The teacher doesn't learn what part of the complex set of skills required for long division the student has trouble with. Is the student struggling with addition? Subtraction? Multiplication? Division? The students could be misreading their own handwriting on their scratch paper, and the teacher wouldn't know the difference.
In addition, when work goes home, teachers have little control over who actually does the work. Did the students do their own work? Did they exchange answers with friends over the phone? Did an uncle do the problems for them? Their parents? Teachers may eventually be able to frame reasonable hypotheses, through in class tests, about who is actually doing the homework. But invaluable time will be lost in the process and some students who are doing their homework will test poorly, simply because test taking is not their forte.
Our ethnographic research shows that homework assignments have played a major role in school dropouts. In interviews with dropouts for the Maine Department of Education, we asked students if there was a moment when they knew they were going to leave school. Every teenager cited tales of the crushing burdens of homework in the context of rural poverty. Even for middle income families, homework detracts from the shrinking amount of time parents and children can enjoy in their own freely chosen pursuits.
The call for homework reduction is not a demand to lessen standards. Schools can and must do a better job, but there are more equitable, efficient, and family friendly means to that end. The recent Rand Corporation analysis of student test scores from the past 10 years reconfirmed conclusions long more solidly established than the conventional wisdom about homework. States with the greatest gains shared the following: smaller class size, greater access to pre-K programs, and more spending on resources for teachers.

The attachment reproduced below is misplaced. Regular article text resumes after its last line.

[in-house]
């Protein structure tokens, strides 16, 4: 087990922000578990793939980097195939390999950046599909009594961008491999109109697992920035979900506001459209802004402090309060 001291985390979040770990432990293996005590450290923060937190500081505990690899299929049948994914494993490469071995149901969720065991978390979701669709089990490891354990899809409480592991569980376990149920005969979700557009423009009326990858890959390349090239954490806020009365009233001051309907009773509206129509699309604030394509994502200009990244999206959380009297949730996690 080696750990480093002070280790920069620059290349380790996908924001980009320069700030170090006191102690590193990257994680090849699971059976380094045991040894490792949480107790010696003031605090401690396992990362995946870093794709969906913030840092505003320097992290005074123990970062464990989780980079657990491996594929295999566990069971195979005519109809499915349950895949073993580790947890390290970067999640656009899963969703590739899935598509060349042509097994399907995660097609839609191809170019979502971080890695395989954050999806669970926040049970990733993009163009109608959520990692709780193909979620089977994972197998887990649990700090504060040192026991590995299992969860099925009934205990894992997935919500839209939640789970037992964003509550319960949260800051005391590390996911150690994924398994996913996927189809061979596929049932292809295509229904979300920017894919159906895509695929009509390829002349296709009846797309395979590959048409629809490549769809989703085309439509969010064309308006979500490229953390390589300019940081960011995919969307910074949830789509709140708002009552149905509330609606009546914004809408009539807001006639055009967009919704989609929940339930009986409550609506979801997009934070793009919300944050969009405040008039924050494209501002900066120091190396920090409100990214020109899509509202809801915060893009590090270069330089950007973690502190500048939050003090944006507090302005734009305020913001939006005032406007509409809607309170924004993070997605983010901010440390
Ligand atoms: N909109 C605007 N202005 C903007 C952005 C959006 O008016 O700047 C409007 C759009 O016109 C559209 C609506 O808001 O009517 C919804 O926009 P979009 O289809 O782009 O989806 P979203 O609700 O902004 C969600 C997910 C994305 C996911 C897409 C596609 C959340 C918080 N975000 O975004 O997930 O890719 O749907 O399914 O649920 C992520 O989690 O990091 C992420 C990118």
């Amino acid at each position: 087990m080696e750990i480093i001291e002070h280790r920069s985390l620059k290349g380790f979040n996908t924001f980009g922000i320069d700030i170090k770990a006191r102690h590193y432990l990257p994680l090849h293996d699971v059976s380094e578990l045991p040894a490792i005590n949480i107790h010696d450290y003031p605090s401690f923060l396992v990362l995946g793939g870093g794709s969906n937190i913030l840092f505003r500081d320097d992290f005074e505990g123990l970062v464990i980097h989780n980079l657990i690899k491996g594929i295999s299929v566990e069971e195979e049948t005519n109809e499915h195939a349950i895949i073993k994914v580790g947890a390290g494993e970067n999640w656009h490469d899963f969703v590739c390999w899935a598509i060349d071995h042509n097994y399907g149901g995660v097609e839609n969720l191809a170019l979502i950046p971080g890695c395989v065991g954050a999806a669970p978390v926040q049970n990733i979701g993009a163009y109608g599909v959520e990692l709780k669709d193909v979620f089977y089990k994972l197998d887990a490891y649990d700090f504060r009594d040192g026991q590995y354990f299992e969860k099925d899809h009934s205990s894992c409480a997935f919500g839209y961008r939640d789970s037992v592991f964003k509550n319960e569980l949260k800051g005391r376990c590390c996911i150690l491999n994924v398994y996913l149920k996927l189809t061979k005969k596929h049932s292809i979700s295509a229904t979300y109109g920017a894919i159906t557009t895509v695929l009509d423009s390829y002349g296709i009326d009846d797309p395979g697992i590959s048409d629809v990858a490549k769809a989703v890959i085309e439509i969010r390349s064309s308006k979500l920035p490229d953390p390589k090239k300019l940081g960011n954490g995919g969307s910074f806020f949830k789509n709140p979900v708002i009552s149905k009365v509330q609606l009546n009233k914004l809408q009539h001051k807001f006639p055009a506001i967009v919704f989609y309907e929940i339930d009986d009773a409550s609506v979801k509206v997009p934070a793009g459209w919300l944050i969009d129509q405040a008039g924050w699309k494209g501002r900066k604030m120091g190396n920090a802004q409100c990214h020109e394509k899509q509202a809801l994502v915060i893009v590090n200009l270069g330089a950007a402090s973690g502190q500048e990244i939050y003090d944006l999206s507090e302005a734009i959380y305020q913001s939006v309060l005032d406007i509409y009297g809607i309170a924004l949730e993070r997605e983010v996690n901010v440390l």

International experience also provides stronger confirmation for this approach than for homework intensification. Those nations that consistently score well in international educational comparisons stood out by virtue of their generous spending on excellent public school systems. In addtion they also far surpass the United States in child care and early-childhood enrichment programs, which make young children ready for school.
Some independent work, say two hours a day, is appropriate for high school students, but let's stop trying to buy school reform on the cheap and at the expense of families. The place for independent academic work is the setting designed for such work, the schools themselves. Adults with suitable skills should be paid to assist students in independent projects that would enhance their skills and knowledge.
With calls for greater school accountability, educators should have more control over the entire educational process. They must be able to oversee the independent work of students in order to accurately access educational needs. In addition, expanding opportunities for independent work in a school setting would reduce dependence on vastly disparate home resources.
Nonetheless, even high school students shouldn't have to labor more than forty hours a week, a standard long ago established for adults. Loading on more homework won't stop kids from watching mindless television, as many educators hope. Only a culture that values the free time parents and their children spend together will achieve that end. Time spent in shared hobbies or other cultural pursuits fosters mature, self-disciplined and creative adults.
John Buell is co-author, with Etta Kralovec, of The End of Homework: How Homework Disrupts Families, Overburdens Children, and Limits Learning (Beacon Press).